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By Greg Lecker
The calendar is nearing a favorite time of year for me: early autumn. The hottest, most humid days are past and the green landscape is still full – with only hints of the coming changes: changes in color and more. The flowers of white snakeroot brighten the deep dense green shade.
Flowering from mid-August to mid- to late September, white snakeroot is a member of the Aster family. Tiny white flowers resembling Baby’s Breath, are borne atop tall stems bearing lance-shaped leaves. Many plants with the word “snake” as part of their common name were believed to either conceal snakes in their shade or offer treatment for snakebite. An advantage over our cultivated flowers, this plant grows especially well in dry shade and at the edges of deciduous woodlands. It is a hardy wildflower that rebounds quickly after invasive buckthorn is removed.
A contrasting flower shape is offered by zigzag goldenrod.
Zigzag goldenrod provides late season color in the woodland. From fibrous rooted crowns, its stems grow in a “zigzag” configuration. Elongated toothed leaves alternate along crooked stems. Yellow “firework”-like flowers grow from each connection of the leaf with the stem. In addition to its unique flower location, this plant differentiates itself from other goldenrods by its habitat – woodland rather than prairie.
A tree with distinctive fruit and foliage catches my eye. Inside this prickly thick husk is a glossy brown nut. The “buckeye” name of the tree comes from the observation that the large seed resembles the eye of a deer, a buck. Ohio Buckeye is one of the first trees to leaf out in the spring. Resembling a hand with fingers; each leaf is palmately compound with 5 to 7 leaflets.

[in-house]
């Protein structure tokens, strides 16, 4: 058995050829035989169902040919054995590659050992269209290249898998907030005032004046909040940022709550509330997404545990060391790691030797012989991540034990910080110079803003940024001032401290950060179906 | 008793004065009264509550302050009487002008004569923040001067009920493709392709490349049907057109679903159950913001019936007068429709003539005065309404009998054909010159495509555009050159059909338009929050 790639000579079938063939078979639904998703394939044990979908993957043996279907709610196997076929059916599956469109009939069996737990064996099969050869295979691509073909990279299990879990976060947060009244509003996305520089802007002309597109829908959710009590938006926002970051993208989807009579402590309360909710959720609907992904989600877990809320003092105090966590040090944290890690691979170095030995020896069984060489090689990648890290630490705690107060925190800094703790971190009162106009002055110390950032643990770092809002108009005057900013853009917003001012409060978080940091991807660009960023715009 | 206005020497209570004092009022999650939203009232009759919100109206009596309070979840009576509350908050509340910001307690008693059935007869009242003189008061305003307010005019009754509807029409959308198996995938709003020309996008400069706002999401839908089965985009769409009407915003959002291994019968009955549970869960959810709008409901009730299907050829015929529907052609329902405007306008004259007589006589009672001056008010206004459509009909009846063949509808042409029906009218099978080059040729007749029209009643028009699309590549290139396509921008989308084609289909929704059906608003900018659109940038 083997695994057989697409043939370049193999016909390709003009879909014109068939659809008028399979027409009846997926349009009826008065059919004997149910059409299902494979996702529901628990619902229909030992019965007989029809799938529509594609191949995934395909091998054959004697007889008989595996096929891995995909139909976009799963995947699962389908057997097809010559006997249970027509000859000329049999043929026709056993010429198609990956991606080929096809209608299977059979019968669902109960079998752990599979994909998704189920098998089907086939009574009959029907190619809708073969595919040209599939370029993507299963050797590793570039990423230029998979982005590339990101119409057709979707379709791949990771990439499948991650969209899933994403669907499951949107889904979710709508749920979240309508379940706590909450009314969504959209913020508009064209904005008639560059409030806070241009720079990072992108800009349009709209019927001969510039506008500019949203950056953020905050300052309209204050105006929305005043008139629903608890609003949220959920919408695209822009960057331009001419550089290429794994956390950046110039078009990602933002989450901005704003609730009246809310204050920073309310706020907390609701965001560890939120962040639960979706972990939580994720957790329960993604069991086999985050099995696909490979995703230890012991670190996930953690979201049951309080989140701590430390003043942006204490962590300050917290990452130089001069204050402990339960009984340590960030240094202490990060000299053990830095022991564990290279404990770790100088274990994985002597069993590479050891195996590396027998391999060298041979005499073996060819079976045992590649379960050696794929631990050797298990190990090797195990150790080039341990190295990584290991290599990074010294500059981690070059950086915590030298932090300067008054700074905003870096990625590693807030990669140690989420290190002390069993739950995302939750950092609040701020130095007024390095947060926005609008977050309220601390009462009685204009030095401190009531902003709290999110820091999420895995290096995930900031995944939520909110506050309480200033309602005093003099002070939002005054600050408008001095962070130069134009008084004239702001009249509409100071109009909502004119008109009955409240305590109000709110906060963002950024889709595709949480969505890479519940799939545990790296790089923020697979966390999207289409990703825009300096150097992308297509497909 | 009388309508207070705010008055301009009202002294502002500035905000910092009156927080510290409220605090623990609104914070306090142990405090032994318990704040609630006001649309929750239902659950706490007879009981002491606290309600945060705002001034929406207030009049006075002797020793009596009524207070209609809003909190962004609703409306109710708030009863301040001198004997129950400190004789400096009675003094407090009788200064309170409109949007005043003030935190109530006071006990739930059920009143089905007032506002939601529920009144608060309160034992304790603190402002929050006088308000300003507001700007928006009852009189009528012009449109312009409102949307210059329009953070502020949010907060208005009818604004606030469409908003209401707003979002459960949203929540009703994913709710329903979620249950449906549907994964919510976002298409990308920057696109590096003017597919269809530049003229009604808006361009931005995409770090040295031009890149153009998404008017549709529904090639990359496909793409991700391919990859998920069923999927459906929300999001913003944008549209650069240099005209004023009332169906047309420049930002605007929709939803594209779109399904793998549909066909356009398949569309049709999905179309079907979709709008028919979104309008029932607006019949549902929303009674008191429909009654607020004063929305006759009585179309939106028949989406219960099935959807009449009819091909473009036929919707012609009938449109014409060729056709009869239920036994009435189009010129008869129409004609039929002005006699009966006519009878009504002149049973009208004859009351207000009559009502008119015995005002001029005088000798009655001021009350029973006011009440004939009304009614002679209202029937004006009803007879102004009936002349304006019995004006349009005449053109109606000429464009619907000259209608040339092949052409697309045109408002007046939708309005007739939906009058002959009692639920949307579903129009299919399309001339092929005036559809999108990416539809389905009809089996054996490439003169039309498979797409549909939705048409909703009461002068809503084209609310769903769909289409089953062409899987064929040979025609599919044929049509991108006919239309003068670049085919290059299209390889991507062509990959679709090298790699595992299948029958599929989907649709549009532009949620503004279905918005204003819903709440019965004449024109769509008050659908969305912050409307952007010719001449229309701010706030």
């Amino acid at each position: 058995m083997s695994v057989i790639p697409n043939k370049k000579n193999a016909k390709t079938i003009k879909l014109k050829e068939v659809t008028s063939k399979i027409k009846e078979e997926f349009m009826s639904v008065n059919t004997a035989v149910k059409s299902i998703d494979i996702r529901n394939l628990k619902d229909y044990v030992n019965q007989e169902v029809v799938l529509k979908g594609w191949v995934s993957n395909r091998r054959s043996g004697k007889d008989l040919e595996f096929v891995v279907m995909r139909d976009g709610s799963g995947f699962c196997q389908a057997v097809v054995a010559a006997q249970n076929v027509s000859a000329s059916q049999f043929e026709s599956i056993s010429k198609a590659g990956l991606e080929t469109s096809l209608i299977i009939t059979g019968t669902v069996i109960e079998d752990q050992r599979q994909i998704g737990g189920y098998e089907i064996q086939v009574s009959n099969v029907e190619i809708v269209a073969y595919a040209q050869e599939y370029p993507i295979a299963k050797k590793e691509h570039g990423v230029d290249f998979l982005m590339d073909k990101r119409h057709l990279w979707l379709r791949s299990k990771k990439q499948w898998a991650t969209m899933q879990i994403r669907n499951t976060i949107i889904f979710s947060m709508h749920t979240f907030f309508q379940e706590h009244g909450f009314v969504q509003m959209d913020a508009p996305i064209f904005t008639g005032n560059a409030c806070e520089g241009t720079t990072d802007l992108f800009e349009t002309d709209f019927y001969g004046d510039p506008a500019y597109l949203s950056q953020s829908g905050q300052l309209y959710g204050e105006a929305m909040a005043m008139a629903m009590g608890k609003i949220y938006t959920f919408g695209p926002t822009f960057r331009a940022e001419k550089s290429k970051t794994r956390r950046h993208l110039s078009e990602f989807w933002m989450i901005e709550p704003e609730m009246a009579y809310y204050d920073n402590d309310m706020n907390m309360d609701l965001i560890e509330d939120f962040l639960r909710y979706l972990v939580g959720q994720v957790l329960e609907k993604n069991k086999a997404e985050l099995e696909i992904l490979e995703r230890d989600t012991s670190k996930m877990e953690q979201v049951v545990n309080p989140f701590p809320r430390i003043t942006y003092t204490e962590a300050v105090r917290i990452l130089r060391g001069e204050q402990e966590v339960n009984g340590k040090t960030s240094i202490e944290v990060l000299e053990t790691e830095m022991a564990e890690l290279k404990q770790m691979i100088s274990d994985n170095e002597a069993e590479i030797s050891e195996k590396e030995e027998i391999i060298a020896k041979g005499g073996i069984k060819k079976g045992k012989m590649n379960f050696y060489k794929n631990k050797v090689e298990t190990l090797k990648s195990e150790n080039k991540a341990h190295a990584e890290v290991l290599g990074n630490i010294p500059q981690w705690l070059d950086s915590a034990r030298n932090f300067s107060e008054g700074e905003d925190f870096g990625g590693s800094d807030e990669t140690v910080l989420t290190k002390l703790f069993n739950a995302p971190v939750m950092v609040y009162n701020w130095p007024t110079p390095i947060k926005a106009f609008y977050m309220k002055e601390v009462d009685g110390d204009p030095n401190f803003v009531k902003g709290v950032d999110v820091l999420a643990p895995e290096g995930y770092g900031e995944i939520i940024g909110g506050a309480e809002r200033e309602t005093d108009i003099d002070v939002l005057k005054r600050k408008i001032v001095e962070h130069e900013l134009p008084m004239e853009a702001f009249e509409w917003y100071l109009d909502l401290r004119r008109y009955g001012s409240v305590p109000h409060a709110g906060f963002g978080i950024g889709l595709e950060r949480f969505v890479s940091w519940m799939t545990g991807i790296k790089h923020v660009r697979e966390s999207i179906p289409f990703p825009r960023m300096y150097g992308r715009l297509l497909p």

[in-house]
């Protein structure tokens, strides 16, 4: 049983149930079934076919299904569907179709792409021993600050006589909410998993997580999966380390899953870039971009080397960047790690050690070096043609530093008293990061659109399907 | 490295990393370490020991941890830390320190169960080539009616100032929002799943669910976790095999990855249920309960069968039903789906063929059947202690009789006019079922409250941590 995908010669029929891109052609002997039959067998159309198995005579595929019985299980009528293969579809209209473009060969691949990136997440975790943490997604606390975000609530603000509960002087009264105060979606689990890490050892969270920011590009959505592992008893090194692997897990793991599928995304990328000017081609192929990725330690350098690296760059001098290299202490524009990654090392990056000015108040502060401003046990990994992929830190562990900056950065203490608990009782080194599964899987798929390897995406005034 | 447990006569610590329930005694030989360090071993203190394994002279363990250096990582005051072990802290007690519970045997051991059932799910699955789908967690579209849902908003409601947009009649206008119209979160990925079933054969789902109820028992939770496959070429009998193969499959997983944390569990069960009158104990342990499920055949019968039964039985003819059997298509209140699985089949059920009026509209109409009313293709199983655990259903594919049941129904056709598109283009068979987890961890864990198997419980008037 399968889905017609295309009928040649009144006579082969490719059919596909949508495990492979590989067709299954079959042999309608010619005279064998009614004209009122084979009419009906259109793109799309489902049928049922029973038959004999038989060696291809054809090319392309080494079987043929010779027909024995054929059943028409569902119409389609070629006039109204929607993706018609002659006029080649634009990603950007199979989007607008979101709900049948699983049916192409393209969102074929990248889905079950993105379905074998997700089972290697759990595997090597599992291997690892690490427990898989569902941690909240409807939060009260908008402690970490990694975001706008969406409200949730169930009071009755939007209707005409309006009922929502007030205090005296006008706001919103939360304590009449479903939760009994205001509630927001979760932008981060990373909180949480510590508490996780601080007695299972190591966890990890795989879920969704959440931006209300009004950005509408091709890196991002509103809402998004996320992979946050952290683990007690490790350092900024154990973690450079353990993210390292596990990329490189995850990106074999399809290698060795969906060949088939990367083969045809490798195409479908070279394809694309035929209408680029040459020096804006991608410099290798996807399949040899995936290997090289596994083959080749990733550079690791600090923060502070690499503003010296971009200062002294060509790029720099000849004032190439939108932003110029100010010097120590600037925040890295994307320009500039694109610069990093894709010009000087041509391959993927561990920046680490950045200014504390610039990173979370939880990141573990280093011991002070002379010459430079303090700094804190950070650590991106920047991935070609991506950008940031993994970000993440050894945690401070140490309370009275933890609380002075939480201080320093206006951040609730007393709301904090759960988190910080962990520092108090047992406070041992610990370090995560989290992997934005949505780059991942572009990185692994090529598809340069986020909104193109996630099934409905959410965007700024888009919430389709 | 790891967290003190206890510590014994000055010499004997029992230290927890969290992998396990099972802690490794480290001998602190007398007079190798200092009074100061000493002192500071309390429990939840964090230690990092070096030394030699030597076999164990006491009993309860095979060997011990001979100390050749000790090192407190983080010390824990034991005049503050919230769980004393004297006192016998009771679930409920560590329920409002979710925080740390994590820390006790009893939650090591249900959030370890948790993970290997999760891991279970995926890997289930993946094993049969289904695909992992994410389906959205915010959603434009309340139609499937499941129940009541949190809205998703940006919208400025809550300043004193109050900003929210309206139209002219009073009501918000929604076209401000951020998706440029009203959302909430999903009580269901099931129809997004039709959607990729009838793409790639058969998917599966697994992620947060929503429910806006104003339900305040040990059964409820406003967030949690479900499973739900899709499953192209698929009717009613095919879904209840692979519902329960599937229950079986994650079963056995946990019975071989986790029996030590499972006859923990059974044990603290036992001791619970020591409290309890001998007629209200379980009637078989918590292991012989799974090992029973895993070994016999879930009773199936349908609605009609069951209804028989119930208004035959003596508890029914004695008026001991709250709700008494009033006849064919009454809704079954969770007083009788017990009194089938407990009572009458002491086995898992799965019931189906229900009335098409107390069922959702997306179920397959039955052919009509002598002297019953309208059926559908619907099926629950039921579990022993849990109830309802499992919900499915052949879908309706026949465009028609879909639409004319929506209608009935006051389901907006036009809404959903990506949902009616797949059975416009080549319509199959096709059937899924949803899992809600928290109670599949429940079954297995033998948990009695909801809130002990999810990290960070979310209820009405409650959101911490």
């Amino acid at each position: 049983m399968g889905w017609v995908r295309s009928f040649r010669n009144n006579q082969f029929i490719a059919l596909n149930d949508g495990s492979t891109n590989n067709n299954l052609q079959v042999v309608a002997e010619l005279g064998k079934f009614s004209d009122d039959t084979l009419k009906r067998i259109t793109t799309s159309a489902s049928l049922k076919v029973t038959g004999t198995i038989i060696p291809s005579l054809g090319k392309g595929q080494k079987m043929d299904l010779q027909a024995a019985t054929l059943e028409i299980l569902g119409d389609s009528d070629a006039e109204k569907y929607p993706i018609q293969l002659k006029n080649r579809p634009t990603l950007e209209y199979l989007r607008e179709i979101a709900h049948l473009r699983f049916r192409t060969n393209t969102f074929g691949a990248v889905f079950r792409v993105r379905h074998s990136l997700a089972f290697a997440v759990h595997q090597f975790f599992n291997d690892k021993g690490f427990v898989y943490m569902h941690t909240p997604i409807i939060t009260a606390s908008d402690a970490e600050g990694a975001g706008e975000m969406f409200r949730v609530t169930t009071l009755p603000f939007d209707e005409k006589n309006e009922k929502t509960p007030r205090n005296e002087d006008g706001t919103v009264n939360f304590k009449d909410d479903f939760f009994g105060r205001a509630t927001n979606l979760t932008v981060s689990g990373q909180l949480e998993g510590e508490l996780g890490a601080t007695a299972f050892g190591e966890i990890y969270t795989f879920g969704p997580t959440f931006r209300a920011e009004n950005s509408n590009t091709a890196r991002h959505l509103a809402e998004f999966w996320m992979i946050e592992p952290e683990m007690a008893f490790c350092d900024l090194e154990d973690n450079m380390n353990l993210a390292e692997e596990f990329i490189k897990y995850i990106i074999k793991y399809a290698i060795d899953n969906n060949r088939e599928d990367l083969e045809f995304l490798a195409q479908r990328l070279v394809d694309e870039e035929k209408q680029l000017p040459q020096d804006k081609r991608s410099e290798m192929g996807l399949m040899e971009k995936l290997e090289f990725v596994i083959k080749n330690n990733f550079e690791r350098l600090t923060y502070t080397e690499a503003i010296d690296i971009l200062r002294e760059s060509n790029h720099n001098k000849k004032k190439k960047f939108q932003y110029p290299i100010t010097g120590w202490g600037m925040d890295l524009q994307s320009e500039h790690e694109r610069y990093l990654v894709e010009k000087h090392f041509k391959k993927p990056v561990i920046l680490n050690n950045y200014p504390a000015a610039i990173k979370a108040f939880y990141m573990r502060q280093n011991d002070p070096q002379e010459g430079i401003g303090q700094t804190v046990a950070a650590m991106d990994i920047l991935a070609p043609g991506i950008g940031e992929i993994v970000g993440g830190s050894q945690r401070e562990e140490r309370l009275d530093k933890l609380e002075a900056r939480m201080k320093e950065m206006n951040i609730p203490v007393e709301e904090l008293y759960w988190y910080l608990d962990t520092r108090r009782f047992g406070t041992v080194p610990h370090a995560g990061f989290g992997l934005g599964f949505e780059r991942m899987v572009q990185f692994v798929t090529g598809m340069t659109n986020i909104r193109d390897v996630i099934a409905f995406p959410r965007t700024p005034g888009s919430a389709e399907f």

The state tree of Ohio (the “Buckeye” state), Ohio Buckeye is native to southeastern and Central United States where it grows in bottom lands along the banks of rivers and streams. It has been widely planted elsewhere. Autumn foliage color will be spectacular. Though it colors and drops its leaves early, it bears fall colors that range from yellow to red-brown and even pumpkin orange. After two decades of observation, University of Minnesota Landscape Arboretum, in the 1990’s, introduced a selected cultivar, Aesculus `Autumn Splendor’, that develops an outstanding maroon red fall color. In addition to offering shade and color, trees shelter us in so many ways!
Perched on the hillside of the ravine, maple trees are “hanging on” by their roots. If not for tree roots, such landforms would be eroded away.
Don’t miss visiting the current Reedy Gallery show “Trees as Sanctuary,” which includes paintings by three artists including my friend Dan Wiemer. The show is well suited for an Arboretum – a collection of trees. Recognizing the sheltering tree is a fitting tribute to the Bur Oak on the hillside below the rose garden. The August 18 Nature Notes explains the decline of the tree and its planned removal due to disease. For twenty-five years, I have appreciated the way that the tree spreads its canopy over a wide area, even reaching its branches below the base of its trunk. Sanctuary, indeed.
Greg Lecker is a Minnesota Master Naturalist Volunteer.